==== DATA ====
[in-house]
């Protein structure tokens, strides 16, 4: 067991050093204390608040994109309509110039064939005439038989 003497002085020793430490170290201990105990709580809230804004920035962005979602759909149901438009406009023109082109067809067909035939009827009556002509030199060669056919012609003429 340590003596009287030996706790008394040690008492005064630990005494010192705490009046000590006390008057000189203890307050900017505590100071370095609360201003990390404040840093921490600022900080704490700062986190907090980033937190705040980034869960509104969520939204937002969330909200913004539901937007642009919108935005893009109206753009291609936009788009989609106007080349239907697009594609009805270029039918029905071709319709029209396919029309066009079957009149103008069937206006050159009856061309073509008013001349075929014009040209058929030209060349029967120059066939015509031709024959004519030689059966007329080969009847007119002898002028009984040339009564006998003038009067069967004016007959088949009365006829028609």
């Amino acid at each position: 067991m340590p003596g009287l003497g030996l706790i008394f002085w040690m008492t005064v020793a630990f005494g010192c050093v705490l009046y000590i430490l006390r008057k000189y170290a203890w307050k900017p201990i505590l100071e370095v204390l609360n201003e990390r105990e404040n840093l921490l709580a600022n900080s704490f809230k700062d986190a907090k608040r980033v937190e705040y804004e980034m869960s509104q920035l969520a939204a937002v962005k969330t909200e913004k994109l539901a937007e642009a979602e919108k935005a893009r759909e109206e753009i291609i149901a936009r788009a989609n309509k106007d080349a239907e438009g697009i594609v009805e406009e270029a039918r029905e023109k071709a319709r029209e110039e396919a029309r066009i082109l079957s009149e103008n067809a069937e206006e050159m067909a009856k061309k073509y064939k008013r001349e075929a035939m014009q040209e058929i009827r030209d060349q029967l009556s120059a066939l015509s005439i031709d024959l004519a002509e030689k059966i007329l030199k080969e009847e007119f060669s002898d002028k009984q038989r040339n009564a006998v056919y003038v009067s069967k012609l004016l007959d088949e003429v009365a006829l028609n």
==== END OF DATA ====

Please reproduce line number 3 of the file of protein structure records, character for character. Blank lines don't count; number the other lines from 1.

């Amino acid at each position: 067991m340590p003596g009287l003497g030996l706790i008394f002085w040690m008492t005064v020793a630990f005494g010192c050093v705490l009046y000590i430490l006390r008057k000189y170290a203890w307050k900017p201990i505590l100071e370095v204390l609360n201003e990390r105990e404040n840093l921490l709580a600022n900080s704490f809230k700062d986190a907090k608040r980033v937190e705040y804004e980034m869960s509104q920035l969520a939204a937002v962005k969330t909200e913004k994109l539901a937007e642009a979602e919108k935005a893009r759909e109206e753009i291609i149901a936009r788009a989609n309509k106007d080349a239907e438009g697009i594609v009805e406009e270029a039918r029905e023109k071709a319709r029209e110039e396919a029309r066009i082109l079957s009149e103008n067809a069937e206006e050159m067909a009856k061309k073509y064939k008013r001349e075929a035939m014009q040209e058929i009827r030209d060349q029967l009556s120059a066939l015509s005439i031709d024959l004519a002509e030689k059966i007329l030199k080969e009847e007119f060669s002898d002028k009984q038989r040339n009564a006998v056919y003038v009067s069967k012609l004016l007959d088949e003429v009365a006829l028609n």